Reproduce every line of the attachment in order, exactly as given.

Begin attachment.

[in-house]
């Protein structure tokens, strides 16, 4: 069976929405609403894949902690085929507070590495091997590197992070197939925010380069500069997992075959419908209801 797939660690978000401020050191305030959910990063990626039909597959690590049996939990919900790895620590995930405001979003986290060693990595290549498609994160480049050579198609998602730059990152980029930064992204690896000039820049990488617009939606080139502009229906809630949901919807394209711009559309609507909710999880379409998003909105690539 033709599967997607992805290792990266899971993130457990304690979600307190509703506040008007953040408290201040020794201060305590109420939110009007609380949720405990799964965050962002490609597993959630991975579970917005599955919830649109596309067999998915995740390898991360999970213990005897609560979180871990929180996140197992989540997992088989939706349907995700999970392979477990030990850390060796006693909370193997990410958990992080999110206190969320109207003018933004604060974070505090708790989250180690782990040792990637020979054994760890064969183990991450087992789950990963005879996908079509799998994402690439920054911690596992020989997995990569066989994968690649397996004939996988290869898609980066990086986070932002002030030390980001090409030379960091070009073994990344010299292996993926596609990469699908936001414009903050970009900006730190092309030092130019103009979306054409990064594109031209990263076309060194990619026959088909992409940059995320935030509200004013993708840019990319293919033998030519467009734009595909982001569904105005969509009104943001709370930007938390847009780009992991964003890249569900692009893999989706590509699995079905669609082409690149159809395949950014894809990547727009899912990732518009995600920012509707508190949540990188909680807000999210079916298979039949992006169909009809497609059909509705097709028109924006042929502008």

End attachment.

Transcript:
[in-house]
């Protein structure tokens, strides 16, 4: 069976929405609403894949902690085929507070590495091997590197992070197939925010380069500069997992075959419908209801 797939660690978000401020050191305030959910990063990626039909597959690590049996939990919900790895620590995930405001979003986290060693990595290549498609994160480049050579198609998602730059990152980029930064992204690896000039820049990488617009939606080139502009229906809630949901919807394209711009559309609507909710999880379409998003909105690539 033709599967997607992805290792990266899971993130457990304690979600307190509703506040008007953040408290201040020794201060305590109420939110009007609380949720405990799964965050962002490609597993959630991975579970917005599955919830649109596309067999998915995740390898991360999970213990005897609560979180871990929180996140197992989540997992088989939706349907995700999970392979477990030990850390060796006693909370193997990410958990992080999110206190969320109207003018933004604060974070505090708790989250180690782990040792990637020979054994760890064969183990991450087992789950990963005879996908079509799998994402690439920054911690596992020989997995990569066989994968690649397996004939996988290869898609980066990086986070932002002030030390980001090409030379960091070009073994990344010299292996993926596609990469699908936001414009903050970009900006730190092309030092130019103009979306054409990064594109031209990263076309060194990619026959088909992409940059995320935030509200004013993708840019990319293919033998030519467009734009595909982001569904105005969509009104943001709370930007938390847009780009992991964003890249569900692009893999989706590509699995079905669609082409690149159809395949950014894809990547727009899912990732518009995600920012509707508190949540990188909680807000999210079916298979039949992006169909009809497609059909509705097709028109924006042929502008």